Phillies

Phillies’ disappointing road trip makes you wonder what Monday will bring

Phillies’ disappointing road trip makes you wonder what Monday will bring

SAN FRANCISCO – This Phillies season continues to spiral downward with a new low point seemingly occurring every other day.

If they’re not getting one-hit, they’re losing with late bullpen implosions and poor outings from the starting pitchers.

The Phillies lost again Sunday night, 9-6, when the San Francisco Giants rallied for three runs in the bottom of the eighth inning.

The brutal loss wrapped up a 2-5 road trip for the Phillies, who have gone 27-34 since the start of June to fall from first place in the NL East to fourth.

Things have gone so badly for the Phillies lately that you have to wonder if the front office will use the opportunity of an off day on Monday to shake some things up with possibly a coaching change or a personnel move.

Just something maybe to keep an eye on. The situation seems ripe. The Phils are two games out of the NL wild-card chase, trailing two teams. There are 44 games left and as bad as things have been, manager Gabe Kapler is still full of fight.

“It was a tough trip, a disappointing trip,” Kapler said moments after Sunday’s night’s nationally televised defeat. “We didn’t execute enough on offense or on the mound and now we go back home. We know we’re in the hunt and we have to continue to fight. What we have control over is how we respond to getting knocked down and this road trip was definitely that. We will get up and we will get up strong.”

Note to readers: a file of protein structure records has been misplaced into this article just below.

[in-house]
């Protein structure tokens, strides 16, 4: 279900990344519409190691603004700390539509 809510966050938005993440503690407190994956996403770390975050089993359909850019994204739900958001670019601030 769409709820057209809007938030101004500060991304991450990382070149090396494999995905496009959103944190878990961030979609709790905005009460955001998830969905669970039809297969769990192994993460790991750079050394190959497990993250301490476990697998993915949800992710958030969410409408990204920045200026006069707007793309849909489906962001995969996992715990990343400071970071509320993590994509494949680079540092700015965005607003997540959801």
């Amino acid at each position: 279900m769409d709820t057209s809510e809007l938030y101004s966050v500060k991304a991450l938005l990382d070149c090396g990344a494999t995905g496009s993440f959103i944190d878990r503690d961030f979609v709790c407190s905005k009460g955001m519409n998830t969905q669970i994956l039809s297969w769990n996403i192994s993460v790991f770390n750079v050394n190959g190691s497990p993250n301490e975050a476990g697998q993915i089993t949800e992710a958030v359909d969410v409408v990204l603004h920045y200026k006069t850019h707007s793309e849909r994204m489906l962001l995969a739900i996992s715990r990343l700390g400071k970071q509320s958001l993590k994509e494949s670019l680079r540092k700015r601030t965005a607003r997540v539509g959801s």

The Phillies might be getting up without Jake Arrieta. He blew a 5-2 lead in the third inning and was out of the game after that. It was his shortest start in the six that he’s made since disclosing he was pitching with a bone spur in his elbow. He gave up seven hits and five runs in his three painful innings of work.

“Yeah, it hurts every day,” Arrieta said afterward. “Today, I lacked the ability to throw any off-speed stuff with effectiveness and they made me pay for it.

“The offense put up enough runs to win the game. I just wasn’t able to get through my share of the outing and preserve the lead.”

After his previous starts, Arrieta had always been adamant that he wants to keep pitching with the bone spur. He plans corrective surgery in the offseason.

But after this one, he hedged when asked if he would keep pitching.